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Smokey Rivers featured with Q & A's

November 5, 2003

NAME: Smokey Rivers
TITLE: VP/AC Programming, Infinity Broadcasting & PD, Blink FM/WNEW, NY, OM KYKY & KEZK, St. Louis
MARKET: NY and St. Louis
COMPANY: Infinity
BORN: Philadelphia, PA 1952
RAISED: Philly
Jock career: WFEC, Harrisburg; WTRY, Albany; KRKE, Albuquerque; WLAC, Nashville
PD career: WKXX, Birmingham; WKDF, Nashville; WAVA, Washington; KIOI, SF; WMJJ, Birmingham; VP/Programming, Stoner Broadcasting; WMC, Memphis; KEZK & KYKY, St. Louis; WNEW, NY

1) What are the biggest changes that you have made to the station since your arrival?
Changing the format from entertainment news to AC.

2) What have been the biggest challenges of your job so far? Rewards?
Biggest challenge would have to be changing the format in two weeks, and seeing a lot of good people displaced. Rewards? Hearing great feedback from the street about the new format.

3) What is your favorite thing about living in your market?
New York is so 24/7. The richness of detail is evident in everything that happens here.

4) What is the market competition like there? And, what are you doing to make sure you stay on top of the game?
Some of the biggest radio brands are here. We are co-located with the most listened to station in America (WINS). No matter what format you choose, it's here and it's good. As a programmer that's new to the market, it's listen…listen…listen. Because the station is new to the format, building an airstaff and doing the much-needed blocking and tackling is what is important now. The answer to that question will change as we build.

5) With summer underway what kind of events/promotions does the station have going on?
Blink was the home station for Dave Matthews' Concert for Schools with AOL in Central Park. That was a traffic-stopping, news-topping event. Other that that, we are on TV with a marketing campaign for the format launch. On the air, we're lean and clean.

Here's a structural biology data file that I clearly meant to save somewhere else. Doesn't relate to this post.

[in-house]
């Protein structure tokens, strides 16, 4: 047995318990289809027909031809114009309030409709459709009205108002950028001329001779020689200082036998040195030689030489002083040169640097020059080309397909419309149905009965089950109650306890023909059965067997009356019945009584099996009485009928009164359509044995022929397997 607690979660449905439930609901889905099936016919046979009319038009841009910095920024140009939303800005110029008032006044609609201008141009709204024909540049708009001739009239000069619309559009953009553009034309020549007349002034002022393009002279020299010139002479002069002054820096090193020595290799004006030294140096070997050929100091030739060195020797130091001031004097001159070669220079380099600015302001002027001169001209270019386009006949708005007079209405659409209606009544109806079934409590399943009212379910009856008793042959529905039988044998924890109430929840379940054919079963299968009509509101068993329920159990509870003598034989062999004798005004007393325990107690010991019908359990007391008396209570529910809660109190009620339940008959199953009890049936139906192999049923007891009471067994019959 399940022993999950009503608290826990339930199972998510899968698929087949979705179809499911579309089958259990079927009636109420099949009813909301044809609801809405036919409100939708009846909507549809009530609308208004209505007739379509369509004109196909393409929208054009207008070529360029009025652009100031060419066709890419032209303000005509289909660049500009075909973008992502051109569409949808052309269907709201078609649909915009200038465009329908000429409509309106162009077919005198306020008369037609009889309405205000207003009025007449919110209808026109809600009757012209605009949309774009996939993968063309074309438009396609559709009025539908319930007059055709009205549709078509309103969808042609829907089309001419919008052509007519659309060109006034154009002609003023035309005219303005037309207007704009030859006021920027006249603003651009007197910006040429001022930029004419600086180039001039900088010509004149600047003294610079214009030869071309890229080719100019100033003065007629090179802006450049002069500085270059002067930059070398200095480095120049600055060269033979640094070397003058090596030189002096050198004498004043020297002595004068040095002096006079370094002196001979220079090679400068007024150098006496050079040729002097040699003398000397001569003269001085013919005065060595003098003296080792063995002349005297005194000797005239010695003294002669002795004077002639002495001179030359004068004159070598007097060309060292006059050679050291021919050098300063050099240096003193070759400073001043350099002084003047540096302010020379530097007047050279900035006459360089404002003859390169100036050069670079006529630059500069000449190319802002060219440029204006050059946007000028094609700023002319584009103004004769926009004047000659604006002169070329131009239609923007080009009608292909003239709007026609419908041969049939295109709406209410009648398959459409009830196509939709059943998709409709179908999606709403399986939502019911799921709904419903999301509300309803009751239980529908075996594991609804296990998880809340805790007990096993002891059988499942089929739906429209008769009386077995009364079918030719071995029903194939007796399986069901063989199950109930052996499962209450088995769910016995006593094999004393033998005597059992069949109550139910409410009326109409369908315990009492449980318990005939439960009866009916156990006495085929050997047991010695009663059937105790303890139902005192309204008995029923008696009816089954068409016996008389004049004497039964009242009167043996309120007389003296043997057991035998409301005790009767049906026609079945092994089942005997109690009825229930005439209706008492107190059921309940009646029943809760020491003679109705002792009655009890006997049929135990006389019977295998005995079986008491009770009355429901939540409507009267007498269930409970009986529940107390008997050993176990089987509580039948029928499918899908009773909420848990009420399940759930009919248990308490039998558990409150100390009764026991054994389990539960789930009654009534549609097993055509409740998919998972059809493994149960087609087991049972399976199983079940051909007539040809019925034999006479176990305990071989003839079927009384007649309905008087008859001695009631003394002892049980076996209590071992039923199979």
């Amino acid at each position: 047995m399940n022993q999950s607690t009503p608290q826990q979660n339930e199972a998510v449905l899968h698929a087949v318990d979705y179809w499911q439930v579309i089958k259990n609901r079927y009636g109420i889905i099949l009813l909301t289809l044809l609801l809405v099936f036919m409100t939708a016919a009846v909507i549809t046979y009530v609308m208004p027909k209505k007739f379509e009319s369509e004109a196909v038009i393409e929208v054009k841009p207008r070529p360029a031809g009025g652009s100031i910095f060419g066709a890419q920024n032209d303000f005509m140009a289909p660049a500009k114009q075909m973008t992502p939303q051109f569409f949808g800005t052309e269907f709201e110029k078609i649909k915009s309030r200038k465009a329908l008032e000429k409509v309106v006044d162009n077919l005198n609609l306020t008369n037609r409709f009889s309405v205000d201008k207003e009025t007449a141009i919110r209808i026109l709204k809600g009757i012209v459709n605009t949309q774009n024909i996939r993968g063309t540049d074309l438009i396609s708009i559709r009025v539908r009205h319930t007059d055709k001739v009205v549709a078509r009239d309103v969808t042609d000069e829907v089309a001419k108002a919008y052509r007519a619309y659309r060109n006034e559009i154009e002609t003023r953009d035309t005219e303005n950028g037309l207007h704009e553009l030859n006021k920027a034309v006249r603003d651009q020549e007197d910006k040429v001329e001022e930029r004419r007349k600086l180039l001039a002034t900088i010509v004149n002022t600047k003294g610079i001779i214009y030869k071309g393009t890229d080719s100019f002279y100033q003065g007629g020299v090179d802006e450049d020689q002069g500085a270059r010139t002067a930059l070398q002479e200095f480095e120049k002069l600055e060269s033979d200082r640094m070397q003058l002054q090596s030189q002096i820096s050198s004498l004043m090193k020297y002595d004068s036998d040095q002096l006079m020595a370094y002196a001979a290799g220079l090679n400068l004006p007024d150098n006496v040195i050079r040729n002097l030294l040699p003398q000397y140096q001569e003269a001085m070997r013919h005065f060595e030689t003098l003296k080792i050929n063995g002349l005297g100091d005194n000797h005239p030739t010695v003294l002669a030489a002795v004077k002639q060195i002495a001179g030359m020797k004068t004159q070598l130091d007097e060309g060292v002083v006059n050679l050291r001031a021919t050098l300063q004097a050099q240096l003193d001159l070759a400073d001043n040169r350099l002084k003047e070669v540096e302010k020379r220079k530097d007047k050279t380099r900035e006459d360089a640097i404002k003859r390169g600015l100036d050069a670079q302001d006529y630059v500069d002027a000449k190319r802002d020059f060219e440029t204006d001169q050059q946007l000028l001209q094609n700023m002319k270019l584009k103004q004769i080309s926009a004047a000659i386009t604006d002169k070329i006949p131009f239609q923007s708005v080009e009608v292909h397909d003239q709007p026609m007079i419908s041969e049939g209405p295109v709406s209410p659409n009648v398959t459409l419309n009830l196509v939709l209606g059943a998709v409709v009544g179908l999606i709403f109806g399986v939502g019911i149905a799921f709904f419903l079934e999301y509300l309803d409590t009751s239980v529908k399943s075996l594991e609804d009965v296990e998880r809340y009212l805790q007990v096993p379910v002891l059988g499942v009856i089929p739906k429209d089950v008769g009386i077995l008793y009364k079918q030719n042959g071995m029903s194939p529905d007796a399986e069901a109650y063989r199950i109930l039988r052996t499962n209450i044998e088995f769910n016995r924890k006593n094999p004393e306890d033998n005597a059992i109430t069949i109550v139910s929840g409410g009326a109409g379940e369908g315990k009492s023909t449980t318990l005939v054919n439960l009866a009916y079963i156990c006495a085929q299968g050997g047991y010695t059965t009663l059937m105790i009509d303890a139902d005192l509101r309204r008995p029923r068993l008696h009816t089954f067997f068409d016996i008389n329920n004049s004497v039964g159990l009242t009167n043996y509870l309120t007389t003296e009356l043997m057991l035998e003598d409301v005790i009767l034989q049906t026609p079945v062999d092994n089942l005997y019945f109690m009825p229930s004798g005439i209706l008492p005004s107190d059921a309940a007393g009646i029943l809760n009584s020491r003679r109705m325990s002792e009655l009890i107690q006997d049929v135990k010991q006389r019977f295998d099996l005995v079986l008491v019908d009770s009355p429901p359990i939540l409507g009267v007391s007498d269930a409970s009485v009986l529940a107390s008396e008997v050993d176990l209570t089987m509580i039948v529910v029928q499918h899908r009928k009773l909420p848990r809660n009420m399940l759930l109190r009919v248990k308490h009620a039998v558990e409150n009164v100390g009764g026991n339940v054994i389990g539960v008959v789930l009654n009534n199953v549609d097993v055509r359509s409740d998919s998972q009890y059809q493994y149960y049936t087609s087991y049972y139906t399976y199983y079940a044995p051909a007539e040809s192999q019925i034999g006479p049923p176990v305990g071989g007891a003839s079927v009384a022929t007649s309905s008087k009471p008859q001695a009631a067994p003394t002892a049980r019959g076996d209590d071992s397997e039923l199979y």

6) What is your morning show like? How outlandish are they? More family oriented? How well do they do in the market place?
Rick Stacy and Lisa Chase anchor mornings. We're family friendly, providing information services, an entertainment report, and lots of music.

7) Will the advent of Satellite Radio affect our biz? Explain.
Satellite radio is perfect for boutique formats that cannot reach critical mass in local markets. Early cable TV's the model. If the providers can find an economical way to stay alive for a few more years, it's here for a while.

8) Any advice you could give to any less experienced up-and-coming PD/APD/MD's out there?
Become sales-savvy. Pre-90's it was enough to be music savvy. In the 90's, marketing savvy was added to the job requirements. In 2000, we added sales-savvy. Hang out with your sales people and believe half of what you see/hear. That's about how much of your stuff they believe.

9) Where do you see the Industry in five years? Where do you see yourself in five?
For music radio: More entertainment, less non-stop music. For talk radio: Innovation at the limits of regulation. (That's gotta be somebody's slogan soon.) Kids and young adults live in I-Pod land, so we have to break new ground to generate interest in the medium.

10) How is the relationship between programmer and record label changing? Is it for better or for worse?
Label priorities have changed. There are still relationships in major and medium markets. The small market stations don't get near the attention they once did. Again, economy of scale and scale of economy. The record industry is hurting. If everyone stole milk from the grocery stores, they would be hurting, too.

Bonus Question!

A) If you are wearing more hats today, than say last year, what area is suffering and what are you doing about it?
I am wearing so many hats that my hairline is suffering.

B) What do you think of the national contesting? Is it effective?
National contesting gets a bad rap from most programmers. Come clean with your listeners. They understand. Because of sheer economy of scale and ascending listener expectations, it may be the only form of contesting that really turns heads in medium and small markets.

C) Do you think that cyberjocks can beat strong local talent in the long run? Explain!
Local radio is, essentially, local. Howard Stern deserves a venue in your market. He's fantastic. So does great local talent. They're fantastic in a different way. An imported "this is, that was" jock may be mistake-free, but an engaging local jock that says "uh" every few breaks but knows how to emote is a quantum leap above.